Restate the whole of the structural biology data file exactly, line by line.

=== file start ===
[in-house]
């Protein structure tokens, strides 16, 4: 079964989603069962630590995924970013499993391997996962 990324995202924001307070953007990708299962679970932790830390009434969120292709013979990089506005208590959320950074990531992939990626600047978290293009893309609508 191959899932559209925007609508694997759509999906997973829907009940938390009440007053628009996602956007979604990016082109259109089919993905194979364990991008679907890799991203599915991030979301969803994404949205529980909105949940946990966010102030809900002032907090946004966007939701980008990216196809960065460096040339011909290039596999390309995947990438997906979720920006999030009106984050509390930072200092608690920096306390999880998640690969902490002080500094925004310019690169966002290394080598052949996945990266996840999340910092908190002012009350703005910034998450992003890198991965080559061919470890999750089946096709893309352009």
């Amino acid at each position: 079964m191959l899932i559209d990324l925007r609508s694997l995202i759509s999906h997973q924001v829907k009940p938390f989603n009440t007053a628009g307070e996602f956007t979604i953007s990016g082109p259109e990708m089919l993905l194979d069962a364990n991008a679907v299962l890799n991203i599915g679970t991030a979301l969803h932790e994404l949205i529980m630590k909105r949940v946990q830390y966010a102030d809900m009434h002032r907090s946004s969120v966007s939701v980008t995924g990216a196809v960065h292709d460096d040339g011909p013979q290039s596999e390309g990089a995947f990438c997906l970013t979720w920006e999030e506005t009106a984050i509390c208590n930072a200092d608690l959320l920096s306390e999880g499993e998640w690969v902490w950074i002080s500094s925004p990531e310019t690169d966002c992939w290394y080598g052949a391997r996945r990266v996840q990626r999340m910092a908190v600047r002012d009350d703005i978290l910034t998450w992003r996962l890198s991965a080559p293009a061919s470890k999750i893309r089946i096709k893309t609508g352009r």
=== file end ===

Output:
[in-house]
């Protein structure tokens, strides 16, 4: 079964989603069962630590995924970013499993391997996962 990324995202924001307070953007990708299962679970932790830390009434969120292709013979990089506005208590959320950074990531992939990626600047978290293009893309609508 191959899932559209925007609508694997759509999906997973829907009940938390009440007053628009996602956007979604990016082109259109089919993905194979364990991008679907890799991203599915991030979301969803994404949205529980909105949940946990966010102030809900002032907090946004966007939701980008990216196809960065460096040339011909290039596999390309995947990438997906979720920006999030009106984050509390930072200092608690920096306390999880998640690969902490002080500094925004310019690169966002290394080598052949996945990266996840999340910092908190002012009350703005910034998450992003890198991965080559061919470890999750089946096709893309352009």
């Amino acid at each position: 079964m191959l899932i559209d990324l925007r609508s694997l995202i759509s999906h997973q924001v829907k009940p938390f989603n009440t007053a628009g307070e996602f956007t979604i953007s990016g082109p259109e990708m089919l993905l194979d069962a364990n991008a679907v299962l890799n991203i599915g679970t991030a979301l969803h932790e994404l949205i529980m630590k909105r949940v946990q830390y966010a102030d809900m009434h002032r907090s946004s969120v966007s939701v980008t995924g990216a196809v960065h292709d460096d040339g011909p013979q290039s596999e390309g990089a995947f990438c997906l970013t979720w920006e999030e506005t009106a984050i509390c208590n930072a200092d608690l959320l920096s306390e999880g499993e998640w690969v902490w950074i002080s500094s925004p990531e310019t690169d966002c992939w290394y080598g052949a391997r996945r990266v996840q990626r999340m910092a908190v600047r002012d009350d703005i978290l910034t998450w992003r996962l890198s991965a080559p293009a061919s470890k999750i893309r089946i096709k893309t609508g352009r």